Cultural Intelligence in Business Settings

By Tanner Wegrowski

A few years ago, I boarded a plane leaving London for my new job in Johannesburg, South Africa. As I tried to figure out how my body was supposed to fit in a seat that looked like it was tailored for a toddler, I made eye contact with a young man carrying a bag labeled with the name of the organization that employed me. Presuming we shared the same final destination, I greeted him from down the aisle with the most professional greeting my 18-year-old self could muster: I nodded my head upwards, flashed a good ol’ American “peace sign”, and gracefully articulated a heart-felt grunt.

To someone who hasn’t spent significant time in the UK (such as my 18-year-old self), that may seem like an appropriate greeting between teenagers, monkeys, or any other species with a similar form of uncultured communication. In the UK, however, when giving the typical American “peace sign” with the palm of the hand facing inwards, it’s like saying hello with your middle finger.

Fortunately, that miscommunication was reconciled when we reached Johannesburg and worked closely together over the next couple of years, and despite my continual off-color jokes about British-American history, we’re still friends today.

I was fortunate enough to have no public influence or position of power at the time of my cross-cultural blunder; others, however, are not so lucky. In 1992, George H. W. Bush made a similar mistake when he flashed an American “peace sign” while touring Australia, where, like the UK, such a gesture is obscene.1 It happened to be directed towards a group of farmers in Canberra who were protesting US farm subsidiaries, so if that means less Vegemite imports in the US, then maybe it wasn’t such a bad thing.

But most of the time, it is a bad thing. Cross-cultural mistakes have cost companies millions

of dollars and damaged countless reputations, and they are more common than you might

think. Cultural intelligence has become a critical skill that has the power to make or break your career.

What is culture?

Before we can define cultural intelligence, we have to understand what culture is. The word itself has evolved into a sort of buzzword that is often coupled with other words and phrases that have wiggled their way into the business lexicon, such as “company culture,” “culture shock,” or “counter-culture.” In fact, a friend told me just recently that my taste in movies is “uncultured” (okay, I’ve never seen Pirates of the Caribbean. So what?) But what is culture really? To Dutch Psychologist Geert Hofstede, it is “the collective programming of the mind” that sets one society apart from another;2 to my friend who grew up in the countryside of South Carolina, it’s “the way we do thangs ‘round these parts.”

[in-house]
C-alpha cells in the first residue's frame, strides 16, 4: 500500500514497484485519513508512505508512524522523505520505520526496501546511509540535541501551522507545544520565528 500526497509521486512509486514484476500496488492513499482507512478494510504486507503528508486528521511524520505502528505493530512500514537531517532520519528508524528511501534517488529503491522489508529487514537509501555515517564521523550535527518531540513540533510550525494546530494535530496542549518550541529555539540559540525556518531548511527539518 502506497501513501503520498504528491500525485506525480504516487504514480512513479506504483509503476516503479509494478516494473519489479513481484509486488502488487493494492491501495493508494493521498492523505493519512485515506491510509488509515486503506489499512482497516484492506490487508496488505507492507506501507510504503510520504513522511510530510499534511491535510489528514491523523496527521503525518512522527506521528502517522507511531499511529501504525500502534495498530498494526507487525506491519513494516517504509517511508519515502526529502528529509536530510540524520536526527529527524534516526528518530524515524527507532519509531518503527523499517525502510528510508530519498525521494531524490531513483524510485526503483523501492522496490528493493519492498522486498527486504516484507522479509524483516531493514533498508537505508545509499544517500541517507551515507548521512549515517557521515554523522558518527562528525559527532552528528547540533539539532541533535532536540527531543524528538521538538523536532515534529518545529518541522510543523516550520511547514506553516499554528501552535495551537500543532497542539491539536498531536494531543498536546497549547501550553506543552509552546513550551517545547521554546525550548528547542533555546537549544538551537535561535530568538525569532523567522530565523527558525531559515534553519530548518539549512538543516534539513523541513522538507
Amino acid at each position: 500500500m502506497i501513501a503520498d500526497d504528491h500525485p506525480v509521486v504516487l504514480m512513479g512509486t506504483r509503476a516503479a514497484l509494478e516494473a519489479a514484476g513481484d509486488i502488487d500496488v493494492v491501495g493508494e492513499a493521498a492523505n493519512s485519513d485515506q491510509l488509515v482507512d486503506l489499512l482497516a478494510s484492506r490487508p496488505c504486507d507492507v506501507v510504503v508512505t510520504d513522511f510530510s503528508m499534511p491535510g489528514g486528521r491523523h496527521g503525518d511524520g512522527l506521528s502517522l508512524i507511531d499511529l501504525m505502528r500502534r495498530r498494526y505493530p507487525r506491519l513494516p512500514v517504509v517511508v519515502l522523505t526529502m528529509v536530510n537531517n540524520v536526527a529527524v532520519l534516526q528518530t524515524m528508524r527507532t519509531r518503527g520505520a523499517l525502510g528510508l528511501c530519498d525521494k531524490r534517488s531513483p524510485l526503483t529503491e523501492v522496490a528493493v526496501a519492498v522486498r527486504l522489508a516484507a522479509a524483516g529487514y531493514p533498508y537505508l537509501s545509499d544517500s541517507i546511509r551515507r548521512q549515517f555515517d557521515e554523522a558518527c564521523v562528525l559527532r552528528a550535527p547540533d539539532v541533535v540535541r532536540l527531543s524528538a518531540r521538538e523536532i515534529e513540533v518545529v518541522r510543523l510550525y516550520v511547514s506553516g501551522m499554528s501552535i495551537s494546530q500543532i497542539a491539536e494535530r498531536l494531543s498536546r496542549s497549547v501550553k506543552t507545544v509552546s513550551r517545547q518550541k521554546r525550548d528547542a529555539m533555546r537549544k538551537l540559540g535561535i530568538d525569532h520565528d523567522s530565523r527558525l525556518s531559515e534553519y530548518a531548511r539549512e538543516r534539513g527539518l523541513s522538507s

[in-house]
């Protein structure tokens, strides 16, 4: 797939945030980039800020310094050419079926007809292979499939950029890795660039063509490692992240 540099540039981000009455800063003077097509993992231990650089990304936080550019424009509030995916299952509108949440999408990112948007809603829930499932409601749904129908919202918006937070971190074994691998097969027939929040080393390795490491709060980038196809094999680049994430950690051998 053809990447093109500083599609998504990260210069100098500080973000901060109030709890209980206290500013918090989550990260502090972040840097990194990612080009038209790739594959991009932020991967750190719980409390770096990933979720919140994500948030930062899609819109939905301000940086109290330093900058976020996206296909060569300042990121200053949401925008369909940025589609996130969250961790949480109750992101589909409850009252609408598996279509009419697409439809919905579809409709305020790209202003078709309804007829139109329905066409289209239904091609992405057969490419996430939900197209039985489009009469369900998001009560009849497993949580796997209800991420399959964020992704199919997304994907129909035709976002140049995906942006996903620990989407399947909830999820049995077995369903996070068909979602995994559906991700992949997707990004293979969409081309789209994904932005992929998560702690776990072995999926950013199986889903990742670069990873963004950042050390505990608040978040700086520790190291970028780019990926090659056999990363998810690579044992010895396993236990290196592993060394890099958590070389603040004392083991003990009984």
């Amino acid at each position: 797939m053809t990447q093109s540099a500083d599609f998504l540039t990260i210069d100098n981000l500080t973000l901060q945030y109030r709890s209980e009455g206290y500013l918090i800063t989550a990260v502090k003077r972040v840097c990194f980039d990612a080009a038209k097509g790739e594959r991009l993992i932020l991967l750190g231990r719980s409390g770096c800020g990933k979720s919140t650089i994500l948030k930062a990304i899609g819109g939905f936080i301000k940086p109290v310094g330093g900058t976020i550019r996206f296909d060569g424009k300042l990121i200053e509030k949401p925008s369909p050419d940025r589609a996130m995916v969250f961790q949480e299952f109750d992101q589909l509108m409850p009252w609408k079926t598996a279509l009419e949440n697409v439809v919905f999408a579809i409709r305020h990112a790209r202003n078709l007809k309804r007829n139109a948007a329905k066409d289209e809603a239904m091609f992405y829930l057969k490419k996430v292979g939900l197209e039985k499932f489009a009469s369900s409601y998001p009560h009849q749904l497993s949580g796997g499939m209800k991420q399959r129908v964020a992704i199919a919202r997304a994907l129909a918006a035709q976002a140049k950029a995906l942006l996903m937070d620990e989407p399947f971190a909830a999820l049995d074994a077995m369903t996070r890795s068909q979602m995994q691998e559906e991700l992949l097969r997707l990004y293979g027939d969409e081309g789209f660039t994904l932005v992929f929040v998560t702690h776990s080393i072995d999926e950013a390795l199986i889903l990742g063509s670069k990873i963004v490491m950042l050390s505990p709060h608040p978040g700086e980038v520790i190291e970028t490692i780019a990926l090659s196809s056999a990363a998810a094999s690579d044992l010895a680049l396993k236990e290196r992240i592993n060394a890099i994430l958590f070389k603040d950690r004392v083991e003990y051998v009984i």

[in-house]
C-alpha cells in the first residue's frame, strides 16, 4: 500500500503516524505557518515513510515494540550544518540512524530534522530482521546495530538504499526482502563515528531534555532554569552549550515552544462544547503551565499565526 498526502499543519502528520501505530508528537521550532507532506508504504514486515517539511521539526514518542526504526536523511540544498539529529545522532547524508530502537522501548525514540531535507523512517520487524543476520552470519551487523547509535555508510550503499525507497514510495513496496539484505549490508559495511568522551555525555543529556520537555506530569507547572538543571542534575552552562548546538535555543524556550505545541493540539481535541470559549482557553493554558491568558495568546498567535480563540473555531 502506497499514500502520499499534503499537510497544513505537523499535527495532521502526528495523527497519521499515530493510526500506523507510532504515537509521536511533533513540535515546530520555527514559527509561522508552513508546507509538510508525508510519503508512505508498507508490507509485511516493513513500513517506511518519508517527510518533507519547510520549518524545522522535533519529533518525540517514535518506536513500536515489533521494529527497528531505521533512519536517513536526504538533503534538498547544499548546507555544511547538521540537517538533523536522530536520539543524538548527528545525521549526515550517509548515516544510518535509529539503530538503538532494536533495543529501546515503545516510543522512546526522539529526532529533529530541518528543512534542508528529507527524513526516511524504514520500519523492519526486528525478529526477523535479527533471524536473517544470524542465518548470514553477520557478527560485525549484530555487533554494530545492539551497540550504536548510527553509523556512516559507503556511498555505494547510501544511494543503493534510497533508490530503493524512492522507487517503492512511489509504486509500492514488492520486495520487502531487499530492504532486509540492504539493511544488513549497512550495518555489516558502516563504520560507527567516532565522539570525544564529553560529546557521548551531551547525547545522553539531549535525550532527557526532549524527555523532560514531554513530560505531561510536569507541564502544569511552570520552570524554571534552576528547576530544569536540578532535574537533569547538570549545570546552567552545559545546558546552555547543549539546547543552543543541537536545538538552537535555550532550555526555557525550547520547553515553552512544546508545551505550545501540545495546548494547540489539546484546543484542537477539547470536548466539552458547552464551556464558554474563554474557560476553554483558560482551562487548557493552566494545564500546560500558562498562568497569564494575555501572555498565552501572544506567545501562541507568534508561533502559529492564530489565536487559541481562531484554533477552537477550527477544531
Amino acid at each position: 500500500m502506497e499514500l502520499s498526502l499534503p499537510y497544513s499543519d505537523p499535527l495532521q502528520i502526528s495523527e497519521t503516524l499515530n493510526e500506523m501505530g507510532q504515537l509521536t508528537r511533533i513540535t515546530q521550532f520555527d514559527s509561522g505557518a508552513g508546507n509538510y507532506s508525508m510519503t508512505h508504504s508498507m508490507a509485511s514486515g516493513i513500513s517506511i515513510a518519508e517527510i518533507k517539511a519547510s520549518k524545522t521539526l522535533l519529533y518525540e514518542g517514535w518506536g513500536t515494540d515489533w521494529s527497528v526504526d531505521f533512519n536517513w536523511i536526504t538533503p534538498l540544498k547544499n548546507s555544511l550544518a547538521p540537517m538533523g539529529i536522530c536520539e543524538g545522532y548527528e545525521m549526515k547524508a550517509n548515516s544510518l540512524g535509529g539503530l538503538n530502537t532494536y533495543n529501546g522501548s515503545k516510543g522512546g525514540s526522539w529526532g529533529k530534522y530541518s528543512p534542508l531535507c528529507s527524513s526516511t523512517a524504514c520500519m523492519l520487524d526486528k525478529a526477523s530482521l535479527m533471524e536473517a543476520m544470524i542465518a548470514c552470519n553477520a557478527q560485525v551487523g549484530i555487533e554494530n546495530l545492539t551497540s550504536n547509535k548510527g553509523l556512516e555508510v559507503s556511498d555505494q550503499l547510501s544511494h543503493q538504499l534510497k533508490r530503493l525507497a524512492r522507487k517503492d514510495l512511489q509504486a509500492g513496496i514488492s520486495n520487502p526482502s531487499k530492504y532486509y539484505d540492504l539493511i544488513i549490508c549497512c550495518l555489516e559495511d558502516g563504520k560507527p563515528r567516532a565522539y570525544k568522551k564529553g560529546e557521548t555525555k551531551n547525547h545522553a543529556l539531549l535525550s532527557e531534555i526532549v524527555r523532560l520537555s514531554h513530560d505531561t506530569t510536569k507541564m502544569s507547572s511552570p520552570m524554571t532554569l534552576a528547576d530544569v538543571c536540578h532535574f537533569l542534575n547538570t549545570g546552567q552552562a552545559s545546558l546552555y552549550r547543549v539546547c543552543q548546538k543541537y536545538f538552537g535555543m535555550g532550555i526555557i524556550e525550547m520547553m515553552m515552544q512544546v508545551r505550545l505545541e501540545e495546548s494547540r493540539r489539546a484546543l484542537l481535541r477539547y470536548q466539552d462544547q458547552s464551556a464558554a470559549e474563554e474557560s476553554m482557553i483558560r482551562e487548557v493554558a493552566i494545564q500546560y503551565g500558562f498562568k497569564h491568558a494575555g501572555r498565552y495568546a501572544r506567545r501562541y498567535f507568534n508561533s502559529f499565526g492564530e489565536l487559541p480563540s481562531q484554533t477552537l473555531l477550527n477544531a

Whichever way you might see it, culture is all around and inside us, yet we are rarely aware of its presence until we encounter one that contrasts our own (such as my friend’s shock in my starkly contrasting taste in movies). But cultural intelligence is more than just being aware of the diversity around you; it’s the capability of using that diversity to augment the experience of the individual and community. And by the way, the difficulties of navigating cultural differences are not limited to your experiences across borders; learning how to effectively synthesize solutions as a team with diverse backgrounds, perspectives, motivations, and behaviors will quickly set you apart in the workplace, even within your own country.

What is cultural intelligence?

Christopher Earley and Elaine Mosakowski coined the term cultural intelligence, or CQ, as “an outsider’s seemingly natural ability to interpret someone’s unfamiliar and ambiguous gestures the way that person’s compatriots would.”3 To put it into perspective, if you read my aforementioned story and thought, “What’s wrong with head nods and grunting?” then either you’re a teenager, monkey, or in any and all cases, your CQ likely has some room for improvement.

Breaking it down

To improve CQ, we have to take a look at four different categories: motivation, cognition, metacognition, and behavior. To see where your personal cultural intelligence stacks up, ask yourself the questions listed in each section. For a more in-depth analysis of your CQ, take a look at Earley’s quiz.4


Motivational CQ is the level of personal interest, drive, or passion an individual has in developing the ability to adapt to different cultures.